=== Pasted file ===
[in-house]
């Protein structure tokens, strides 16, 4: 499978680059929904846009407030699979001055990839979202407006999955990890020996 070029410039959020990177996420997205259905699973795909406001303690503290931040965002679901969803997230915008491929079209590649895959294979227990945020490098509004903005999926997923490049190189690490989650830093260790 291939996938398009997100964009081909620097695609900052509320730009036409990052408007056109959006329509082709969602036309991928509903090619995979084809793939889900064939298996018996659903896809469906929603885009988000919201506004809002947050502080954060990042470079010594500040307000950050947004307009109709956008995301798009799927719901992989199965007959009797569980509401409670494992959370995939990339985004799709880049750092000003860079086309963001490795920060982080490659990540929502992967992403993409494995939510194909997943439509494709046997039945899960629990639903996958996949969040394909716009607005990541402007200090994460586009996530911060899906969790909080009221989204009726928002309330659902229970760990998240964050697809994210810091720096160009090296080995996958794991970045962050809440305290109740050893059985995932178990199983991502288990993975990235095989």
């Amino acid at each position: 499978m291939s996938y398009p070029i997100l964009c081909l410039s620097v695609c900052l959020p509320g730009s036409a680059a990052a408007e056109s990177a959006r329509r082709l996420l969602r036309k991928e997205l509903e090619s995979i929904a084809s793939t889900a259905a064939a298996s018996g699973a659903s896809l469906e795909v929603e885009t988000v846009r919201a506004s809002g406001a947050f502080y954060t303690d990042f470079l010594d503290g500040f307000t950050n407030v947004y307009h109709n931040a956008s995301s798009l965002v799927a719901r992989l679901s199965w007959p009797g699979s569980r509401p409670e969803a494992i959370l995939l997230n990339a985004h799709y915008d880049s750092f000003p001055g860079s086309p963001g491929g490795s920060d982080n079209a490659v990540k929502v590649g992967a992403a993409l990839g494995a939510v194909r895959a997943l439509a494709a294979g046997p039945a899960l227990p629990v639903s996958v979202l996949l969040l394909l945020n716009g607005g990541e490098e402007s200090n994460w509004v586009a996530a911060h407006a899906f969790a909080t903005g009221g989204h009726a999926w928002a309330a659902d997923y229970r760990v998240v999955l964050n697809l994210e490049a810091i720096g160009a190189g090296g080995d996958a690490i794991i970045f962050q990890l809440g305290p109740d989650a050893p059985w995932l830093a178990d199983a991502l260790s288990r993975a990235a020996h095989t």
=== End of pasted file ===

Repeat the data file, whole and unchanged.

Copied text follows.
[in-house]
């Protein structure tokens, strides 16, 4: 499978680059929904846009407030699979001055990839979202407006999955990890020996 070029410039959020990177996420997205259905699973795909406001303690503290931040965002679901969803997230915008491929079209590649895959294979227990945020490098509004903005999926997923490049190189690490989650830093260790 291939996938398009997100964009081909620097695609900052509320730009036409990052408007056109959006329509082709969602036309991928509903090619995979084809793939889900064939298996018996659903896809469906929603885009988000919201506004809002947050502080954060990042470079010594500040307000950050947004307009109709956008995301798009799927719901992989199965007959009797569980509401409670494992959370995939990339985004799709880049750092000003860079086309963001490795920060982080490659990540929502992967992403993409494995939510194909997943439509494709046997039945899960629990639903996958996949969040394909716009607005990541402007200090994460586009996530911060899906969790909080009221989204009726928002309330659902229970760990998240964050697809994210810091720096160009090296080995996958794991970045962050809440305290109740050893059985995932178990199983991502288990993975990235095989």
């Amino acid at each position: 499978m291939s996938y398009p070029i997100l964009c081909l410039s620097v695609c900052l959020p509320g730009s036409a680059a990052a408007e056109s990177a959006r329509r082709l996420l969602r036309k991928e997205l509903e090619s995979i929904a084809s793939t889900a259905a064939a298996s018996g699973a659903s896809l469906e795909v929603e885009t988000v846009r919201a506004s809002g406001a947050f502080y954060t303690d990042f470079l010594d503290g500040f307000t950050n407030v947004y307009h109709n931040a956008s995301s798009l965002v799927a719901r992989l679901s199965w007959p009797g699979s569980r509401p409670e969803a494992i959370l995939l997230n990339a985004h799709y915008d880049s750092f000003p001055g860079s086309p963001g491929g490795s920060d982080n079209a490659v990540k929502v590649g992967a992403a993409l990839g494995a939510v194909r895959a997943l439509a494709a294979g046997p039945a899960l227990p629990v639903s996958v979202l996949l969040l394909l945020n716009g607005g990541e490098e402007s200090n994460w509004v586009a996530a911060h407006a899906f969790a909080t903005g009221g989204h009726a999926w928002a309330a659902d997923y229970r760990v998240v999955l964050n697809l994210e490049a810091i720096g160009a190189g090296g080995d996958a690490i794991i970045f962050q990890l809440g305290p109740d989650a050893p059985w995932l830093a178990d199983a991502l260790s288990r993975a990235a020996h095989t």